Customized In-District Professional Development

As a statewide leader in educational technology professional development, the LTC offers educational institutions across Illinois an opportunity to host workshops, courses, and more with the support of our team of regional coordinators. Schools and districts can choose from an existing catalogue of offered courses or work with our team to create a new training geared specifically toward your faculty’s needs.

The LTC’s in-district PD comes at a great bargain, too. As a program of the Illinois State Board of Education, many of our in-district PD opportunities are offered at little to no cost.

Interested in learning more? Visit our “In-District Workshops” page or contact your local Regional Educational Technology Coordinator.

Professional Development Resources for Administrators

In addition to professional development credit, those seeking to renew their Illinois educator license as an administrator will need to also obtain 1 Administrator Academy (AA) credit. AA courses are offered by a variety of organizations in Illinois and can help administrators learn new skills and knowledge relevant to their leadership position.

The LTC’s team of Regional Educational Technology Coordinators (RETCs) can help bring an Admin Academy course to your institution or local Regional Office of Education office. Contact your local RETC to learn more.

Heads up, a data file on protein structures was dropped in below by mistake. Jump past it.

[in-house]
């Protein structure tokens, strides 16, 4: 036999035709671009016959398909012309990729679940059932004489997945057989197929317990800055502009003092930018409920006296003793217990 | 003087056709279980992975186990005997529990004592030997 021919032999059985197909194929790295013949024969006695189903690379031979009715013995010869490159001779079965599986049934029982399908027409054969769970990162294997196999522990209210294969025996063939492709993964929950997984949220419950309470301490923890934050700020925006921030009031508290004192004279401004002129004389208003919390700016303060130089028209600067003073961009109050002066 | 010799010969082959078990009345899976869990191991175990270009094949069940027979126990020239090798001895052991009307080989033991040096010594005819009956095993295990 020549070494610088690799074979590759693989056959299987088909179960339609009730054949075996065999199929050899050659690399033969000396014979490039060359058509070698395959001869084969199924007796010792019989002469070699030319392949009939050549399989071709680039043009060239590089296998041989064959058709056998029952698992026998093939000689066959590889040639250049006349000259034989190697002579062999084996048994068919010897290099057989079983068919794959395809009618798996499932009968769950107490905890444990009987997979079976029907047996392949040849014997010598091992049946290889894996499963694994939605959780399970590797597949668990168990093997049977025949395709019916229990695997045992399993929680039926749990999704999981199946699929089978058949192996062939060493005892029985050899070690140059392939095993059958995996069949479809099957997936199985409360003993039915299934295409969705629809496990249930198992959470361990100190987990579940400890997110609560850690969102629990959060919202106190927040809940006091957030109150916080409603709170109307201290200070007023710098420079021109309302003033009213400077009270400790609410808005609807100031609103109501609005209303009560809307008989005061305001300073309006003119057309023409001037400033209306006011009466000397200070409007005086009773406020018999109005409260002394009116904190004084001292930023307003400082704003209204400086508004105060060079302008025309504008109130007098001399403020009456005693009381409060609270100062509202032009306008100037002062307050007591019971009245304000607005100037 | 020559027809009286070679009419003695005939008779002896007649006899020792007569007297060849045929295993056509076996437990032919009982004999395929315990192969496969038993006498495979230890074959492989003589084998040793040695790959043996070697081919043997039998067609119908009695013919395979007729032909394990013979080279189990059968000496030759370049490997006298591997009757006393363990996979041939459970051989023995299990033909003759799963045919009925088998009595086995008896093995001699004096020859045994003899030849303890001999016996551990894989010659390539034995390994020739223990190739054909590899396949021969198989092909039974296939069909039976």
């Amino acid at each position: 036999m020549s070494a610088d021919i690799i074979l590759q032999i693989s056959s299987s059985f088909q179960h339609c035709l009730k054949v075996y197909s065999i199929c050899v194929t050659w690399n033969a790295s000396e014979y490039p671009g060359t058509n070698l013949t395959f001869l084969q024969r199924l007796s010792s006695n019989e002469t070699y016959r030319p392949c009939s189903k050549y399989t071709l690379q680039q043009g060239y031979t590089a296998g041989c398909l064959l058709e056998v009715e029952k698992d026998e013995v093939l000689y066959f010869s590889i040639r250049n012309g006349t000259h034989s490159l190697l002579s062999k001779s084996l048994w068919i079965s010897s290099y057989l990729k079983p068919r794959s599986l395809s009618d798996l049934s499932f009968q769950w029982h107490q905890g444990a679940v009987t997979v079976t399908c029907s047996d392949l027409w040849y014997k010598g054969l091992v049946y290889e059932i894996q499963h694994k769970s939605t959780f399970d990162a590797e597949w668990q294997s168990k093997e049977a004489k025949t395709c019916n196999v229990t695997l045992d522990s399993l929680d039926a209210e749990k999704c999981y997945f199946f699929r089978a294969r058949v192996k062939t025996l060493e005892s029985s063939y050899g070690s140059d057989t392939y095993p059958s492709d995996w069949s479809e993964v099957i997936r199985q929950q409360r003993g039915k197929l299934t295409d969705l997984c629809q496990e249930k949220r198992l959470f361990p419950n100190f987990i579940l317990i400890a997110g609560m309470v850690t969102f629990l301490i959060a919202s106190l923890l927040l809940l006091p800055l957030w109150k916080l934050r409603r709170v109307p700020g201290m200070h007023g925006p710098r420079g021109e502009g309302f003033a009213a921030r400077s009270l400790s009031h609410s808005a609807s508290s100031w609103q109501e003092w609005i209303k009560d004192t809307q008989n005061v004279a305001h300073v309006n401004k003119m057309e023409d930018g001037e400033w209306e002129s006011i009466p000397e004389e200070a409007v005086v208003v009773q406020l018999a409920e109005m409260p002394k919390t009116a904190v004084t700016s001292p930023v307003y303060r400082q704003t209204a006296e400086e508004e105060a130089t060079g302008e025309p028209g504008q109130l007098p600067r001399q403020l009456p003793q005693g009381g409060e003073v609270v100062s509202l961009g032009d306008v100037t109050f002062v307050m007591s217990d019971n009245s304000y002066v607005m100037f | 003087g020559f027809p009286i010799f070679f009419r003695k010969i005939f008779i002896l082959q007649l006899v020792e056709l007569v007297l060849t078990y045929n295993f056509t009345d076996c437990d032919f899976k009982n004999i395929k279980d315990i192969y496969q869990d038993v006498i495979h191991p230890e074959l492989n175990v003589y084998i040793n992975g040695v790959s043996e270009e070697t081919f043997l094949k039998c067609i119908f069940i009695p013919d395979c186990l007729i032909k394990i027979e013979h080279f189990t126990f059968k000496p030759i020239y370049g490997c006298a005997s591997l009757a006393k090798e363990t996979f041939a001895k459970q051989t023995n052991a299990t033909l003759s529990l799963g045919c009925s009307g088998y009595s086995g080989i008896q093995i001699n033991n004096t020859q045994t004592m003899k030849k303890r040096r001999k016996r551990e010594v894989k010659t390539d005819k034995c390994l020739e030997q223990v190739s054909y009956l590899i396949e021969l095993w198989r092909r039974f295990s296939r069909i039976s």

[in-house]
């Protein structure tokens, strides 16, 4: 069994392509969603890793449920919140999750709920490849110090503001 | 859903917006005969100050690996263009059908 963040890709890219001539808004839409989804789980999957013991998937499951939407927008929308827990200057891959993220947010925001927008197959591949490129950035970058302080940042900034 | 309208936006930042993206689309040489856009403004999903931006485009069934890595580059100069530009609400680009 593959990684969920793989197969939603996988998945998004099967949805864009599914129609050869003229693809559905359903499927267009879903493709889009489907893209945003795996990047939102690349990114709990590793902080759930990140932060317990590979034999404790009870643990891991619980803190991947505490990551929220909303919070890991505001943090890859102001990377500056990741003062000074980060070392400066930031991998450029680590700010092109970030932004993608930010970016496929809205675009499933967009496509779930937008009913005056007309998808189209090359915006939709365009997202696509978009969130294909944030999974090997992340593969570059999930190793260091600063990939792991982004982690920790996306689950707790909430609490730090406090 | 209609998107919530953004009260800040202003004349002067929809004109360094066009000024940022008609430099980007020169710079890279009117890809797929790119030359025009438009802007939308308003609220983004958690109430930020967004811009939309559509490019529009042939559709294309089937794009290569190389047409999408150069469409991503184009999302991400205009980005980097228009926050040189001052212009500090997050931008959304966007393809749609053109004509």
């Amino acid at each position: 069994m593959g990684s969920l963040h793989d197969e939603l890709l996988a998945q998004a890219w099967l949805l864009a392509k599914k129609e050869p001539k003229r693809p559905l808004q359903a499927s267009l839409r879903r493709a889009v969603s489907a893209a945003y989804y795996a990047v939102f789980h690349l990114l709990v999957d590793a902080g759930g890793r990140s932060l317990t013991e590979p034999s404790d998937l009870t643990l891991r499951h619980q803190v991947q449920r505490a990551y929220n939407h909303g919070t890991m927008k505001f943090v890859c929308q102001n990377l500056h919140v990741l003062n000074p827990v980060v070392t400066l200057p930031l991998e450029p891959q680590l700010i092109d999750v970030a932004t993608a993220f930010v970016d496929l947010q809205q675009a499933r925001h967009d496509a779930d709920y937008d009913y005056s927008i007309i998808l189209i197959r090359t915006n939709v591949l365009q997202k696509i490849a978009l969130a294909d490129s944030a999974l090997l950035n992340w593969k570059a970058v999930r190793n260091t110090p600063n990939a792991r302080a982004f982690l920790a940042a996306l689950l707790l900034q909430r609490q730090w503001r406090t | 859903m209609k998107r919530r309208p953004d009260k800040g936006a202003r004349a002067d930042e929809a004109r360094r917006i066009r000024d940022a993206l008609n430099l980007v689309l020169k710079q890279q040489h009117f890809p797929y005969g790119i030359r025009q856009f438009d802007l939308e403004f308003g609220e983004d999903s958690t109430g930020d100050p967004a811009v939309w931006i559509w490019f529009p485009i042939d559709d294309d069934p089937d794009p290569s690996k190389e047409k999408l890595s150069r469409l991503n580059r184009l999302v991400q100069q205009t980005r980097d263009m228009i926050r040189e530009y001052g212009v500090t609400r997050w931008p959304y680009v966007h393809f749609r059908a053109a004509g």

Admin Academies are also offered by several other prominent Illinois educational organizations, including the Illinois Principals Association (IPA) and the Illinois Association of Regional Superintendents of Schools (IARSS). Check out their websites to learn more about their upcoming offerings.

More Resources for Illinois Educator License Renewal

The Illinois State Board of Education has also put together a collection of useful resources geared towards educators seeking license renewal support. You can also find many of these over on ISBE’s license renewal hub:

ISBE has also created several video guides to help educators navigate the renewal process and associated online platform:

Your local Regional Office of Education (ROE) or Intermediate Service Center (ISC) can also be a great resource while working through your educator license renewal. To learn more about your local ROE or ISC’s services or to find your closest ROE or ISC, check out ISBE’s interactive ROE and ISC map.